The UK coronavirus vaccine rollout is constrained by limited supply of the vaccines, but the government is on track to vaccinate the top four priority group by 15 February, Matt Hancock has said.
The health secretary’s comments came amid reports of GP surgeries in some areas having to pause inoculations because supplies were being diverted to areas that still have higher risk groups.
“Supply of the vaccine is the rate-limiting factor and we have to make sure that the vaccine is distributed to everybody, in the first instance over the age of 80 and then over the age of 70, by February 15, so we’re on track,” he told BBC Radio 4’s Today programme.
Asked whether the problem was that there was not the vaccine to give to those GPs, he replied: “Correct. As I’ve said all the way along in this vaccine programme, the rate-limiting step on the rollout is the supply of the vaccine itself. We are now managing to get that supply more than we have done before, and it will increase over the next few weeks.
“We have the capacity to get that vaccine out. The challenge is we need to get the supply in. And what I know is that the supply will increase over the next couple of weeks, and that means the very rapid rate that we’re going at at the moment will continue to accelerate over the next couple of weeks. And that is why I’m confident we’re on track to hit the target.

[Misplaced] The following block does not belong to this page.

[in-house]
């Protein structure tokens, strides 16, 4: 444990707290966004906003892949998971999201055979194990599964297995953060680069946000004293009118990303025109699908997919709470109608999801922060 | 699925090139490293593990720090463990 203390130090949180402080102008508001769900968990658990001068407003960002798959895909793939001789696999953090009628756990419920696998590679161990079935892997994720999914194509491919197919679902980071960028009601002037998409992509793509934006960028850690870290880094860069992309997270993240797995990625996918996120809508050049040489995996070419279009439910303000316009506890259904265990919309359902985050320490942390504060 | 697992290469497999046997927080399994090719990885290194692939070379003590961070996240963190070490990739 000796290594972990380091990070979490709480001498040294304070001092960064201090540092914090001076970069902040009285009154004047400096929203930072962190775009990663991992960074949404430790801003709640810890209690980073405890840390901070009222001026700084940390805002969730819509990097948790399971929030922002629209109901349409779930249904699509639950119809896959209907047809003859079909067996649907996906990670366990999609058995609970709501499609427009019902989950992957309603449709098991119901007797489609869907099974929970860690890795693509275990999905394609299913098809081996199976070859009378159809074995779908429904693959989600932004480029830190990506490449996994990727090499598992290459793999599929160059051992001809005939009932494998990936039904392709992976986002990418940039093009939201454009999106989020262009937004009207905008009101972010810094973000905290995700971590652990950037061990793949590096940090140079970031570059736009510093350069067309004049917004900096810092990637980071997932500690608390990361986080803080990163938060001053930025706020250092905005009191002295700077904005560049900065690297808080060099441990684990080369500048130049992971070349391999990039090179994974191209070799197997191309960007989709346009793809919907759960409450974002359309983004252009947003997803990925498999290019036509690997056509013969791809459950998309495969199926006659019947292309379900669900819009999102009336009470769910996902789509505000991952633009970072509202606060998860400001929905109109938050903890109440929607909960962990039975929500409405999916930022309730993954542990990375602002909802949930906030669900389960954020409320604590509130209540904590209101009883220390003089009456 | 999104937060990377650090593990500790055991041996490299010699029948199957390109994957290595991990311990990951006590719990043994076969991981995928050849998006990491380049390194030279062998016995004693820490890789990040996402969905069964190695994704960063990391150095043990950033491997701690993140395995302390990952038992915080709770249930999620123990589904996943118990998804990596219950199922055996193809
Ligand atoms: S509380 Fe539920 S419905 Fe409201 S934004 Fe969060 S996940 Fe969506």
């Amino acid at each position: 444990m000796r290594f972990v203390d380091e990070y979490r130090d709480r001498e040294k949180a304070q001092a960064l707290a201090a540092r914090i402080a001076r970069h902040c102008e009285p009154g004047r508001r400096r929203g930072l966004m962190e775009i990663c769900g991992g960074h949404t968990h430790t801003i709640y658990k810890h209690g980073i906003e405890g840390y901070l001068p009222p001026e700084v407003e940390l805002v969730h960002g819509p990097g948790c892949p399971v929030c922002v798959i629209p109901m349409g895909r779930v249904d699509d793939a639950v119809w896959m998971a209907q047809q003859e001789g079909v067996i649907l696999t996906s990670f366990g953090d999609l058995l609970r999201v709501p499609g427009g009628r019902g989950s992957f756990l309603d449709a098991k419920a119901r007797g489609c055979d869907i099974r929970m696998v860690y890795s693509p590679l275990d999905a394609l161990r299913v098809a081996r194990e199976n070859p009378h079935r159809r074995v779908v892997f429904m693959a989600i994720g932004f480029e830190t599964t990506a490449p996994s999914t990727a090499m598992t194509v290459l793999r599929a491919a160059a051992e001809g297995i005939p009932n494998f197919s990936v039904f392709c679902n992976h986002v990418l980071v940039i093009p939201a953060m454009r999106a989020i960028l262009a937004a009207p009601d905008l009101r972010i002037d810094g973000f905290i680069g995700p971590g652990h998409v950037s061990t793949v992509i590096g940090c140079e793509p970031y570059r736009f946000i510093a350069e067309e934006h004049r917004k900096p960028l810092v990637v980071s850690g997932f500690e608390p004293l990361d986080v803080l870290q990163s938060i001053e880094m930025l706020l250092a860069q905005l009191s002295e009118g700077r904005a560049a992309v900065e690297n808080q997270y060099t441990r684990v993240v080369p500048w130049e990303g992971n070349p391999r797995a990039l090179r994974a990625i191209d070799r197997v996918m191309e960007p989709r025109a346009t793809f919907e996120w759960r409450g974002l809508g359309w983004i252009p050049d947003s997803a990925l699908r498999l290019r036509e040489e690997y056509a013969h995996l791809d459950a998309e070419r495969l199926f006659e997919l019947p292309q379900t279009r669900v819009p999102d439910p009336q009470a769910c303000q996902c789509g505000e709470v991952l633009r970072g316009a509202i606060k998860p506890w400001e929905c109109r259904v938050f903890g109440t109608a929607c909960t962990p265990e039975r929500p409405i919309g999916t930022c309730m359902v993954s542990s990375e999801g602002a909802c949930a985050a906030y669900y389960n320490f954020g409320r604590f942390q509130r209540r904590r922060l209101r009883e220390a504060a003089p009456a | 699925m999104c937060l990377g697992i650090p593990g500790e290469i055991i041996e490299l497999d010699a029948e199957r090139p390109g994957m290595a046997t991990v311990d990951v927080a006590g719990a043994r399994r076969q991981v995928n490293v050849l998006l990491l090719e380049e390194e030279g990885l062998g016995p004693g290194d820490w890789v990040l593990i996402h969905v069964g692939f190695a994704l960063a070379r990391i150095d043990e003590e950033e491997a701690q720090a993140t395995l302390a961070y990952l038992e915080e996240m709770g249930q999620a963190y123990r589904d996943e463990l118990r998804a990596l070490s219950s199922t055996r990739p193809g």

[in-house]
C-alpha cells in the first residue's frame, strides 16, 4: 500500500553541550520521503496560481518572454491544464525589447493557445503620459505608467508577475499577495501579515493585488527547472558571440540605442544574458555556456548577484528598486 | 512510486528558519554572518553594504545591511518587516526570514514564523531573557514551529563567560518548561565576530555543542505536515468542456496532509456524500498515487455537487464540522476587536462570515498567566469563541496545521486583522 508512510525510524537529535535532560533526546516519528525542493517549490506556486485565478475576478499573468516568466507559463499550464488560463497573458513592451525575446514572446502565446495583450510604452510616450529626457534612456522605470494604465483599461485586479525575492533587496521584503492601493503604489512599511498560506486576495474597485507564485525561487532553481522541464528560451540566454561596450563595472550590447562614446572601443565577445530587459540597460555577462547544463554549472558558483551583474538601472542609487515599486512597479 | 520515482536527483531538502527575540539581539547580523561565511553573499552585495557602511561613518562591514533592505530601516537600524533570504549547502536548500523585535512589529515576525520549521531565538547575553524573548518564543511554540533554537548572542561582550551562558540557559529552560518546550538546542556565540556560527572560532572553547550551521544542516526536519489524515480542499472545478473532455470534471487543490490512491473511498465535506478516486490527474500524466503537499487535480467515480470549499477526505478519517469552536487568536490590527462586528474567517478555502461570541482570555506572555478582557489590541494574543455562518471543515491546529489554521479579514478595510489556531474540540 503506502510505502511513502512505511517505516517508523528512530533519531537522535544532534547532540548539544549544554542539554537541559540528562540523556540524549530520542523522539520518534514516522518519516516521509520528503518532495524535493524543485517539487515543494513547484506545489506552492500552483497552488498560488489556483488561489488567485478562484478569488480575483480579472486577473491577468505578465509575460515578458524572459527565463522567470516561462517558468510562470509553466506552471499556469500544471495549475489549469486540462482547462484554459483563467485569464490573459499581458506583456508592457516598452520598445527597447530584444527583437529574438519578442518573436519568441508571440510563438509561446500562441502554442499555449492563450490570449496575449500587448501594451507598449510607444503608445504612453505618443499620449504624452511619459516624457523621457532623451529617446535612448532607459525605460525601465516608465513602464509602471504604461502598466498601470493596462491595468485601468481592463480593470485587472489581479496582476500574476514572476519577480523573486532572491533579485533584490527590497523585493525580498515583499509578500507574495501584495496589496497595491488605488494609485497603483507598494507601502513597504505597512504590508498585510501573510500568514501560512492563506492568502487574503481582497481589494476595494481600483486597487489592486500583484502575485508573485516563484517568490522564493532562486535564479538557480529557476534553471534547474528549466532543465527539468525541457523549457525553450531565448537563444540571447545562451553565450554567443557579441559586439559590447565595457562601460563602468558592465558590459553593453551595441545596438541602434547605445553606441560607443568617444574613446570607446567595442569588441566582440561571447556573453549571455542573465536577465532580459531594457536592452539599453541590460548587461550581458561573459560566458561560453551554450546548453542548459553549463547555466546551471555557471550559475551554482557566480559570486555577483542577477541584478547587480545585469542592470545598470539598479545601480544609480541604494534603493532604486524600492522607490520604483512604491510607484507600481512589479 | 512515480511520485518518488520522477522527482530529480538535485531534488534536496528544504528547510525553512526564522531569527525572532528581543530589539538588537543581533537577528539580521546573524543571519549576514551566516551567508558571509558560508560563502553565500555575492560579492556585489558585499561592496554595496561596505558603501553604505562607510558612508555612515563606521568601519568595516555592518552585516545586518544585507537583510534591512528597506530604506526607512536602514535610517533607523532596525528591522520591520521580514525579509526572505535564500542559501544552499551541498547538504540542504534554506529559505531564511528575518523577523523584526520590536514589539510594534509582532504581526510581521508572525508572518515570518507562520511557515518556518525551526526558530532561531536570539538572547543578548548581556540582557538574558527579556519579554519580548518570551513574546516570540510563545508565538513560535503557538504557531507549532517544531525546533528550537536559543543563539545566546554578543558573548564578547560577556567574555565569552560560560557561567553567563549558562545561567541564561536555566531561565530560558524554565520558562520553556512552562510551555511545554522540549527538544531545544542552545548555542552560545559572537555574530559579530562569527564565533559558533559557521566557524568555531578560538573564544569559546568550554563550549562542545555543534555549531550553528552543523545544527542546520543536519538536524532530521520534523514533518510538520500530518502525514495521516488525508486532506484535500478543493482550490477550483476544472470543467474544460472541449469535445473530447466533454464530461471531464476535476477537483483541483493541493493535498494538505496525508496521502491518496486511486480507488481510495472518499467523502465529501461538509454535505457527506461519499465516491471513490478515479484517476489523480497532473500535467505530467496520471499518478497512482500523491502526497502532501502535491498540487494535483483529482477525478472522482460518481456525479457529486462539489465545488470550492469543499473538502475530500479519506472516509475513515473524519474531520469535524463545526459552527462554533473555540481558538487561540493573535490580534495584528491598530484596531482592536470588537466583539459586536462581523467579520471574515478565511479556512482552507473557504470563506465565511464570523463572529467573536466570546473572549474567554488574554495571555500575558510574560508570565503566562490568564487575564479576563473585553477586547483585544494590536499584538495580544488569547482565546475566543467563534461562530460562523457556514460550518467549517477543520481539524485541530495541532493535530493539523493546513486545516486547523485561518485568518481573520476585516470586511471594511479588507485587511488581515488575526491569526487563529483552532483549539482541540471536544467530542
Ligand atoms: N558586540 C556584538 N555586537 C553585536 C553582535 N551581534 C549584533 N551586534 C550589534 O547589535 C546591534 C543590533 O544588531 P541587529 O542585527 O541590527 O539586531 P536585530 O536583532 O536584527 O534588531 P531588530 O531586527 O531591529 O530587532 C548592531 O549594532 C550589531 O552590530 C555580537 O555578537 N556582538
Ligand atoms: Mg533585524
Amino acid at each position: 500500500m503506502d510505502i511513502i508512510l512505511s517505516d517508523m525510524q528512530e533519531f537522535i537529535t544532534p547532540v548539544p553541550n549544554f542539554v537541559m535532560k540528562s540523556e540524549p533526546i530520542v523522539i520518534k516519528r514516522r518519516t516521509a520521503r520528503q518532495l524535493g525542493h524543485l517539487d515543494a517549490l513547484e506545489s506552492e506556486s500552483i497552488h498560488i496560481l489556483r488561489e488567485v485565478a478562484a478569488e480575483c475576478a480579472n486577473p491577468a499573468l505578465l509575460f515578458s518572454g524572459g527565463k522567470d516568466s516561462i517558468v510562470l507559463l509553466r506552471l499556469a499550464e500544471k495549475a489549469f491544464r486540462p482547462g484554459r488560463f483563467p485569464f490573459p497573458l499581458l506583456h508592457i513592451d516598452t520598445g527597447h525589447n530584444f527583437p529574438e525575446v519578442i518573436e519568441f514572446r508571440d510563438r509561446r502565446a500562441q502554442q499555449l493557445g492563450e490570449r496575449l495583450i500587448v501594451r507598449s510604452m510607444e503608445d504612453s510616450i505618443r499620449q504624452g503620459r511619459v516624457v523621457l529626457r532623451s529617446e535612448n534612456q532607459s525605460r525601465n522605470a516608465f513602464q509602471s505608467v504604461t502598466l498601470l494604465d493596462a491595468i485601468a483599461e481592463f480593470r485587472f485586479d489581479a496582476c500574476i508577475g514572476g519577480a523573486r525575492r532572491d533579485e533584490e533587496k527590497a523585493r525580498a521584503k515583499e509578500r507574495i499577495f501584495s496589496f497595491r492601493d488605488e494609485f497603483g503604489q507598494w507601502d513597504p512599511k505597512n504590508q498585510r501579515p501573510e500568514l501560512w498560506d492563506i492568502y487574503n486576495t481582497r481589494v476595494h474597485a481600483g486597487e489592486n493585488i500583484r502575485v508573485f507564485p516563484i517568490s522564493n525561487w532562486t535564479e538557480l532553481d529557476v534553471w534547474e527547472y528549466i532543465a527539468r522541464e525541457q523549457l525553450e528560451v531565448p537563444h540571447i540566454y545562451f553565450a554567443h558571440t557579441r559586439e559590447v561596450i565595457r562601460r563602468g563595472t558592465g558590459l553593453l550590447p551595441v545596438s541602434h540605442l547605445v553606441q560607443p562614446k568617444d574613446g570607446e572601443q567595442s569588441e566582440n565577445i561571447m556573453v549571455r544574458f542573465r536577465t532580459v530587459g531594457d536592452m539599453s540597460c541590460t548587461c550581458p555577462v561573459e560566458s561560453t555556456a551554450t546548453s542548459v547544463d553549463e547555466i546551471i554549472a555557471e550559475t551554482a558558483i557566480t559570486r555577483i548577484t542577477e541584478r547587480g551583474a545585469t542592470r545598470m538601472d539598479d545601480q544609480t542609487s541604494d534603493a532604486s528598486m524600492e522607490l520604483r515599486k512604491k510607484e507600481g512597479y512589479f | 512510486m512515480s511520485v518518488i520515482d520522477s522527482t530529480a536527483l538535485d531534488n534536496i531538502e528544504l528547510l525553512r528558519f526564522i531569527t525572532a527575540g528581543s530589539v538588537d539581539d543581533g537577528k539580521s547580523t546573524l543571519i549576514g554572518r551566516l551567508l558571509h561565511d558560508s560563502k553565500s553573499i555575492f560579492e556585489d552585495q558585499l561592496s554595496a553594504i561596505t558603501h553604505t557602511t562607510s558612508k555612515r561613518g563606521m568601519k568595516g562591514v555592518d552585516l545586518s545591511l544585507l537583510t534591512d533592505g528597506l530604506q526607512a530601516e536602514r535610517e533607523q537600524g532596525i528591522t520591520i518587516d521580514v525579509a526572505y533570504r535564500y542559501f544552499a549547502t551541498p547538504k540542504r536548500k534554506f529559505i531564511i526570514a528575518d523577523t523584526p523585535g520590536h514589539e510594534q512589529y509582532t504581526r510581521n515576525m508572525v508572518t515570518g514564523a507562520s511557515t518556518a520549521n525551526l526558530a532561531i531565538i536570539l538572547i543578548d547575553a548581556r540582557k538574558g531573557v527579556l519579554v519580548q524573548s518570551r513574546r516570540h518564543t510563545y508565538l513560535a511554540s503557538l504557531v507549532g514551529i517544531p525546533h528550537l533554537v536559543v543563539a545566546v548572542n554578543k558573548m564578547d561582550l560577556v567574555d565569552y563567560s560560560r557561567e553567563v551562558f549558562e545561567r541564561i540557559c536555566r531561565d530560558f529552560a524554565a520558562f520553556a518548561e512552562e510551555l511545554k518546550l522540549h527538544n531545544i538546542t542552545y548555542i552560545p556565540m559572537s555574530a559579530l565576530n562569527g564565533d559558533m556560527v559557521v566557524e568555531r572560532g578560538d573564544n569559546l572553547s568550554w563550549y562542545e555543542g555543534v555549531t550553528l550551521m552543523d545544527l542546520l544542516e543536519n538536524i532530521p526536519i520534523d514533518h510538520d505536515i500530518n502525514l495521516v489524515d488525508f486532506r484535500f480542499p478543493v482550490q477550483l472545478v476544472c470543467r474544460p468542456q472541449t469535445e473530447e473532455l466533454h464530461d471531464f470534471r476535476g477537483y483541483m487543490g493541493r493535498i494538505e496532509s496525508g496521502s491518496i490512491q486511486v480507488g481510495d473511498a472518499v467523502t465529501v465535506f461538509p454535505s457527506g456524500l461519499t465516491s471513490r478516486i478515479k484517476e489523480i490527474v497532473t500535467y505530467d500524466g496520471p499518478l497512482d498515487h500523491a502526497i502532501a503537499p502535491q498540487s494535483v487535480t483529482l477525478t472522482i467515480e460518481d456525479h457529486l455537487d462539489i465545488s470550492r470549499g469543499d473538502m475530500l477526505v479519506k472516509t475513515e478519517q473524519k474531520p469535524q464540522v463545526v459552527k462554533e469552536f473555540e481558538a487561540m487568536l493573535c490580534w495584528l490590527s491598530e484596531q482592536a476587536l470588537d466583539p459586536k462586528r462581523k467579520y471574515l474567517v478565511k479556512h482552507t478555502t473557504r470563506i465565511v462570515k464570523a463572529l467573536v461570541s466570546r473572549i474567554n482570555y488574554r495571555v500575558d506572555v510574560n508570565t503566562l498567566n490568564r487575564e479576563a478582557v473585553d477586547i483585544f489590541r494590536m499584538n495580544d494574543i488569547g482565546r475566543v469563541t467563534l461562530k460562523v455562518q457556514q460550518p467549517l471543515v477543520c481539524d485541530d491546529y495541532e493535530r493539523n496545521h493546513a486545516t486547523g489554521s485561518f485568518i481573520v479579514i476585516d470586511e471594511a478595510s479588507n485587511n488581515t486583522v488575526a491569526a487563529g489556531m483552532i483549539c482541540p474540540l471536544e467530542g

“We have enough in the supply chain coming through to be able to deliver against that target.”
Asked whether there was a problem with supply, he replied: “I haven’t said that at all. I’ve said the rate-limiting step is supply.”
He agreed the UK did not have as much supply as the government would like. “But we’ve got as much as we were expecting.” The supply and the system would become “increasingly smooth” over time, he added, reassuring those in the top four priority groups they would get their jabs by the middle of February.
Around 2.3 million people had already received the vaccine, he said. But he gave no indications about when current lockdown restrictions might end. It was “impossible to know” and they would last as “long as they are necessary”, he told Sky News.
“We will keep the restrictions in place not a moment longer than they are necessary, but we will keep them in place as long as they are necessary,” he said.
He applauded the decision by the department store John Lewis to stop click and collect deliveries, and also praised supermarkets for tightening their protocols.
Confirming the Guardian report that the NHS is considering plans to move some patients into hotels to ease pressure on hospitals, he told Sky News: “There are huge pressures on the NHS and we are looking to all different ways that we can relieve those pressures.
“We would only ever do that if it was clinically the right thing for somebody. In some cases, people need sit-down care, they don’t actually need to be in hospital beds.
“It isn’t a concrete proposal by any means but it is something that we look at as we look at all contingencies.”
He also said he hoped that the UK had hit the peak of this wave, but it was not certain. “Well, I want it to be,” he told BBC Breakfast. “But again, that comes down to the behaviour of everyone. Together we can make this the peak if enough people follow the rules, which are incredibly clear.”
Pressed again on whether this was the peak, Hancock said: “Well we don’t know, we published the data every day. I hope that it is.”